The Prototypes: Golden Era

The Prototypes: Golden Era

the prototypes

We waited, and waited, and waited…. Finally this week The Prototypes delivered their debut album. And it’s an album with a capital A.

There’s a concept (without being too laboured or contrived), there’s a journey and there’s the right amount of tracks we’d expect from them (case in point: the massive Pop It Off and Pale Blue Dot) and evidence of them really pushing themselves in different, exciting directions (Redose, Edge Of Tomorrow)

With over two years of work invested in the album they’re probably sick of the a-word (capital A or not) by now… But we thought we’d send them a few album-related questions all the same. Read on to see how Roni Size, Nas, Guns N’ Roses and Pantera all play a role in the musical mindset of The Prototypes: 

When I say ‘album’ what are the very first words that spring to your mind right at this instant?

Chris: Still feels pretty surreal it’s done and out!

Nick: Accomplished but hungry and determined for more

An album is a very personal thing, right?

Both: Yeah we’re artists, music should come from the soul/heart, this album is all about just that. When we DJ we want tracks that mash the dance up, but if we were just listening to the full album we wouldn’t want just the mash up tunes because it’s too much on the ears and everything just starts to mould into each other, we want to keep the listeners attention.

Chris: For sure, to be honest it’s been great having the freedom to release some other tempos and a less hard hitting sound because we love all sorts of music and, for myself in particular, I’ve played in bands and always loved messing around on the piano and writing string parts and ‘songs’ as opposed to club tracks, so it’s nice to get it out there!

Many artists tell me they totally switch off their usual genre when deep in album mode so they don’t get cluttered/confused by scene noise and hype…. Was that the case with your album process? 

Both: Not really. Both of us have always had one common goal and that’s to smash it as hard as we can and be the best at what we love doing… Which is writing drum and bass. Sure we will experiment with other tempos and genres but our hearts bump at 174bpm and I don’t see that changing very soon. It’s not a race; quality doesn’t come from doing things quickly for us, it takes time. When we came through we used to look at what the others were doing around us and it’s just not the way forward… THE best thing you can do as an artist is to purely concentrate on where you’re at and how you can progress your sound and staying creative.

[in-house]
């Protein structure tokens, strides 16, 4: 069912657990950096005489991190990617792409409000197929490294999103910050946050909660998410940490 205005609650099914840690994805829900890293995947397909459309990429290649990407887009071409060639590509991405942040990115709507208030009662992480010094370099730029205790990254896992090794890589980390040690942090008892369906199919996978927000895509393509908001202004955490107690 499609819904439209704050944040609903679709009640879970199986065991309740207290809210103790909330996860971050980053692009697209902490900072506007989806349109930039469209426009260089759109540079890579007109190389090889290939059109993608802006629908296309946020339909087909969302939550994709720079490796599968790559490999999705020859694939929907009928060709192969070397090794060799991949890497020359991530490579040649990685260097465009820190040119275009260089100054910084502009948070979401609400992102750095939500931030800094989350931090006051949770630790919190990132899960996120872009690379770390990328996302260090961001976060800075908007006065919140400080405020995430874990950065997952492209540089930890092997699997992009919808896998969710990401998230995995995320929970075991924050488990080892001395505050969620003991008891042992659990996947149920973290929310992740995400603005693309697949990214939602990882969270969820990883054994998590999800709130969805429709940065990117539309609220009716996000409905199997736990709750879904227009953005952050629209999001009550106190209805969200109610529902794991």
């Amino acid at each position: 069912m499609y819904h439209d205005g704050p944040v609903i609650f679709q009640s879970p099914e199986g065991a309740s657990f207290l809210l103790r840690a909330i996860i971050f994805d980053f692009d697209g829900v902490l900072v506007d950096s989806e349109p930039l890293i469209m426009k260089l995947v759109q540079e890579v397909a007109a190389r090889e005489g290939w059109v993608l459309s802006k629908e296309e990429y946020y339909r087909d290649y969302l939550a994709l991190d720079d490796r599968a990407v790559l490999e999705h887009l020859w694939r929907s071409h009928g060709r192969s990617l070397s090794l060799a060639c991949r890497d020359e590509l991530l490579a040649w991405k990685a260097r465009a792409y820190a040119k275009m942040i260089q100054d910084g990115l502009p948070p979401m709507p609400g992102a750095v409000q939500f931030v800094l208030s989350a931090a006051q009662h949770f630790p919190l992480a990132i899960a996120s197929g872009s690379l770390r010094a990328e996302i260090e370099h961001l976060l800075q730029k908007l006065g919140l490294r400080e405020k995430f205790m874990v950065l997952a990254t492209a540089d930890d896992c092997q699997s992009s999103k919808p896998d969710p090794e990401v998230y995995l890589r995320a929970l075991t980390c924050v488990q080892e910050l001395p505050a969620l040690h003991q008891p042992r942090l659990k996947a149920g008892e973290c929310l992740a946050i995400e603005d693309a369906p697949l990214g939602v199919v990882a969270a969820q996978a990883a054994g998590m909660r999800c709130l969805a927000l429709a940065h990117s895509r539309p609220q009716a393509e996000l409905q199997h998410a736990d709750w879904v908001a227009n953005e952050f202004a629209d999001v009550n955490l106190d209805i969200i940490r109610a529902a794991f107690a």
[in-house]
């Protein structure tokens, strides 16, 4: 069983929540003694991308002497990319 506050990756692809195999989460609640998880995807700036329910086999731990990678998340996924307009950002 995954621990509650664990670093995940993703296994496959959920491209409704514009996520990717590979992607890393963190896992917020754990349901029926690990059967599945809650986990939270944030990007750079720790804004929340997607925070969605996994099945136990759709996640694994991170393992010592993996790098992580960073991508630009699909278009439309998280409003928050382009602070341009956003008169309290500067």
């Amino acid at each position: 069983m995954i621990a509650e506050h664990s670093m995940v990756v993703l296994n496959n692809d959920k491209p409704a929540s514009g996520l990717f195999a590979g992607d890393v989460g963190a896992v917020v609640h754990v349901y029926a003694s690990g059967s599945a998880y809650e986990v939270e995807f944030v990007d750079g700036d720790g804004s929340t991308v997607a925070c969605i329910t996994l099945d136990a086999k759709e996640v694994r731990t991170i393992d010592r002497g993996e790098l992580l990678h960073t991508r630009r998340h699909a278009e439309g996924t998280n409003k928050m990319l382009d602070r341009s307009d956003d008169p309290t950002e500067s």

Are there any particular ingredients that ALL the best albums have? 

Both: They all seem to have a consistent sound for that particular artist, and something that totally surprises you yet plays to that particular artist’s strengths. It should paint a picture of where they are artistically and creatively.

What was the first album you both bought please? 

Chris: Fugees – The Score

Nick: Nas – Illmatic

Please list three albums that have seriously changed your life / perception and understanding of music…

Guns N’ Roses – Use Your Illusion 1 + 2 

Chris: This was one of the earliest albums I can remember properly getting into. I had a video of Guns N’ Roses playing this live in Paris 1992, Axel Rose was obviously a nutter but Slash was the one for me… His guitar playing is so sick.

4 Hero – 2 Pages

Chris: It’s all about Page One on this album for me. Properly sick business. It’s so musical, I listened to this on repeat for way too long!

Roni Size – New Forms

Chris: This was the album when me and all my mates first got into drum and bass. We just used to listen to it all the time. We would have it on at house parties before we were old enough to get into raves and just get mashed up. Not only the songs I love; it’s all the details and sound effects flying over the top of the tunes that just takes me back to that time now when I listen to it.

Pantera – Vulgar Display Of Power

Chris: Got to get a cheeky fourth in one here… Fucking Hostile and alike just hit me with such a release of anger, a lot of influence still gets drawn from the vibe Pantera brings in their music. It’s honest and raw.

Nas – Illmatic

Nick: It just seemed to sum up everything i felt at the time…Getting to a very rebellious age as a teenager Nas just seemed to be able to talk to me and make me want to stand up and be counted..regardless of wether it was through good or bad behaviour…Everything sounded so raw”

Roni Size – In The Mode

Nick: I don’t think anyone can argue at just how far ahead of its time this album sounded above everything else available then. Roni Size managed to be able to combine the dark D&B sound of the late 90s with vocal toplines that would set the pace for the next five years or so. A true inspiration to this day.

Snoop Dogg – Doggystyle

Nick: In my honest opinion, this was the best produced hip hop/gangsta rap album of the 90s. Considering we are talking 1993, the beats were so far ahead of their time. I think producers would even struggle today to mimic half of what the legend Dr Dre did then. And that’s not even taking in to account Snoop Dogg as an MC….He just killed it around this era and sounded so fresh. This announced his arrival as a serious player in the scene and had me instantly hooked. This was the pinnacle of gangsta rap in my opinion.”



Drum&BassArena Editor: Dave Jenkins has documented beats for over 15 years working with the likes of UKF, Mixmag, DJ Mag, iDJ, Bandcamp, Resident Advisor, Radio 1 Xtra and many more.